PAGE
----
Meadows reportedly burned papers after Scott Perry meeting

Rep. Scott Perry
Rep. Scott Perry, R-Pa., speaks to Trump supporters in Harrisburg, Pa., on Nov. 5, 2020, the day after Joe Biden's election. (Mark Kauzlarich/Reuters)

Recent reports suggest Hutchinson has continued to provide the select committee with other relevant details about the former chief of staff’s behavior in the lead-up to Jan. 6.

According to Politico, Hutchinson told the panel during her latest deposition last month that she saw Meadows burn documents in his office following a meeting with Rep. Scott Perry, R-Pa., in the weeks after the 2020 election.

Perry has emerged as another key player in the select panel’s investigation into Trump’s efforts to overturn his election defeat and the events leading up to Jan. 6. Testimony and documents obtained by the committee have identified Perry as the first link between the former president and Jeffrey Clark, then a little-known senior official at the Justice Department.

During his final weeks in the White House, Trump reportedly conspired with Clark to try to use the DOJ to sow doubt about the election results — even after the FBI failed to find evidence of widespread voter fraud He also came close to installing Clark as acting attorney general before several top aides threatened to resign in protest.

It’s not clear whether Hutchinson told investigators which papers Meadows had reportedly incinerated or if they should have been preserved under federal records laws. The select committee has uncovered other efforts by Meadows and Perry to conceal their communications in the wake of the 2020 election, including in one text message exchange in which Perry told Meadows he’d “just sent you something on Signal,” an encrypted messaging app.

Trump reportedly expressed support for hanging Mike Pence

Rep. Jamie Raskin, D-Md.
Rep. Jamie Raskin, D-Md., second from right, speaks during a meeting of the House select committee investigating the Jan. 6 insurrection, on March 28. (Eric Lee/Bloomberg via Getty Images)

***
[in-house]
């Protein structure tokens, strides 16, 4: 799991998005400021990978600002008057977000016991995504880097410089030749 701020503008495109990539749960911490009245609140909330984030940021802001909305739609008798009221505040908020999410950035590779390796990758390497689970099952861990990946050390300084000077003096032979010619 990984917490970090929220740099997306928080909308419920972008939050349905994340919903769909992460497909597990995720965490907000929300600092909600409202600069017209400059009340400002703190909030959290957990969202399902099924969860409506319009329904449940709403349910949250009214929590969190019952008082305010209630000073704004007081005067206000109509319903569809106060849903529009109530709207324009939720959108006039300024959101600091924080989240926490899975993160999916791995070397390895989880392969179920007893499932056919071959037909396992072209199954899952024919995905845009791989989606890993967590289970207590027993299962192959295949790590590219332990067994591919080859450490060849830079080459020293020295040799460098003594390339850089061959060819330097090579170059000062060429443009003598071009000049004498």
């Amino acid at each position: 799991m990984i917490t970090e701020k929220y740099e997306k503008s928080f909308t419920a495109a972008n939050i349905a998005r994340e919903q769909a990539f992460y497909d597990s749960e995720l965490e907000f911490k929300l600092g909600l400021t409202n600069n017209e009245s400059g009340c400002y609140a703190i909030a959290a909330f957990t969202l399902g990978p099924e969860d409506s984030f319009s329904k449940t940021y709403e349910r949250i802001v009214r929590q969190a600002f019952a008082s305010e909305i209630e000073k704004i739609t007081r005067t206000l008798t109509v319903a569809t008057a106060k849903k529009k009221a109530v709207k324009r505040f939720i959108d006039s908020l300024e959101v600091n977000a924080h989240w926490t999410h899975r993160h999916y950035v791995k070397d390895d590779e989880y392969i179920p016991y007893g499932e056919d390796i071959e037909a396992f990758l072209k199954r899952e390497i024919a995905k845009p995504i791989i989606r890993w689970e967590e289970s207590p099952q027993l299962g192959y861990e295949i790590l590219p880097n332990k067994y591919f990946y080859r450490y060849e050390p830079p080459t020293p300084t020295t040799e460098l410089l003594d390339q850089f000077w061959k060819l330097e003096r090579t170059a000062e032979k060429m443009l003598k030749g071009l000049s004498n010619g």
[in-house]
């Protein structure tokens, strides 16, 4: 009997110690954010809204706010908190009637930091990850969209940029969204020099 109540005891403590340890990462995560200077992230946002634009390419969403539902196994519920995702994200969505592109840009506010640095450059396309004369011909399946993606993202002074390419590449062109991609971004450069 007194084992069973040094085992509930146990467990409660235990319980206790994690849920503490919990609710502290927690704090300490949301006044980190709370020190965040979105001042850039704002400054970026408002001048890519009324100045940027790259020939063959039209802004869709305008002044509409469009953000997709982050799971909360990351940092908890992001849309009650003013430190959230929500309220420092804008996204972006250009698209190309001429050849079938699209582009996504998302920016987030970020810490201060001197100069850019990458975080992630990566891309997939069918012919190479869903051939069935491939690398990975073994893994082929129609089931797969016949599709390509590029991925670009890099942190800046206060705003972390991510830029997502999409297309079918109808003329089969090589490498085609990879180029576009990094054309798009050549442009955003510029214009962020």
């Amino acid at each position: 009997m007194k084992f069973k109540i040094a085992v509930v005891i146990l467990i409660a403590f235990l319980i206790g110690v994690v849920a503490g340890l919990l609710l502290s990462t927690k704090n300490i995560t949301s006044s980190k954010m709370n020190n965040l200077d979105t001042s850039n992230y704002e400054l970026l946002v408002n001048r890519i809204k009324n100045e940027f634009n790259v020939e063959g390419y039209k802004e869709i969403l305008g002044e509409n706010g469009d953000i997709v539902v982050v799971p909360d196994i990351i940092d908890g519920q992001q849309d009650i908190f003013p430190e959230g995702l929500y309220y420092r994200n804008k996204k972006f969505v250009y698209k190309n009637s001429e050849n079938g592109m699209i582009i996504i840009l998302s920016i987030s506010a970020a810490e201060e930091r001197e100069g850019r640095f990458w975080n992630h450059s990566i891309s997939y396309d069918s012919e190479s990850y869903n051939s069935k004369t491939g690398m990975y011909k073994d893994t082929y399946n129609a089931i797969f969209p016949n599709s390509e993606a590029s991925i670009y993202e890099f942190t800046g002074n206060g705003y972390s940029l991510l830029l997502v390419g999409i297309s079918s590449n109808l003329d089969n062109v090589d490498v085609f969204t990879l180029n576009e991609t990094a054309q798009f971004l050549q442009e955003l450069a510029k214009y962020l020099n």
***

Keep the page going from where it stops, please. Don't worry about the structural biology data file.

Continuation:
Another key line of inquiry for the select committee has been what, exactly, the president was doing while an angry mob of his supporters violently ransacked the Capitol, and why it took 187 minutes before National Guard troops and additional police were sent to the Capitol to stop them.

Investigators may seek to answer those questions by sharing one witness’s account, which has been reportedly confirmed by Hutchinson, of a telling scene that took place at the White House on Jan. 6.

According to the account that was provided to the Jan. 6 committee, not long after rioters began chanting “Hang Mike Pence!” outside the Capitol, Meadows told colleagues in his office that Trump was complaining about his vice president being evacuated to safety. According to the New York Times, which was first to report the story, Meadows “then told the colleagues that Mr. Trump had said something to the effect of, maybe Mr. Pence should be hanged.”

The Times reported that the select committee first heard about Trump’s comment from at least one witness, and then confirmed it with Hutchinson, who was present in Meadows’s office when he relayed what Trump had said. Meadows’s lawyer denied the account in the Times.

The Times report notes that it’s unclear what the tone of Trump’s comment was, but that it underscores his frustration with Pence, who’d refused to succumb to the president’s pressure campaign to get him to block Congress’s certification of the Electoral College results that day.

The anecdote also seems to shed light on Trump’s initial reaction to the riot, and why he did not act immediately to call off the mob despite repeated pleas from members of his family and Republicans in Congress to do so.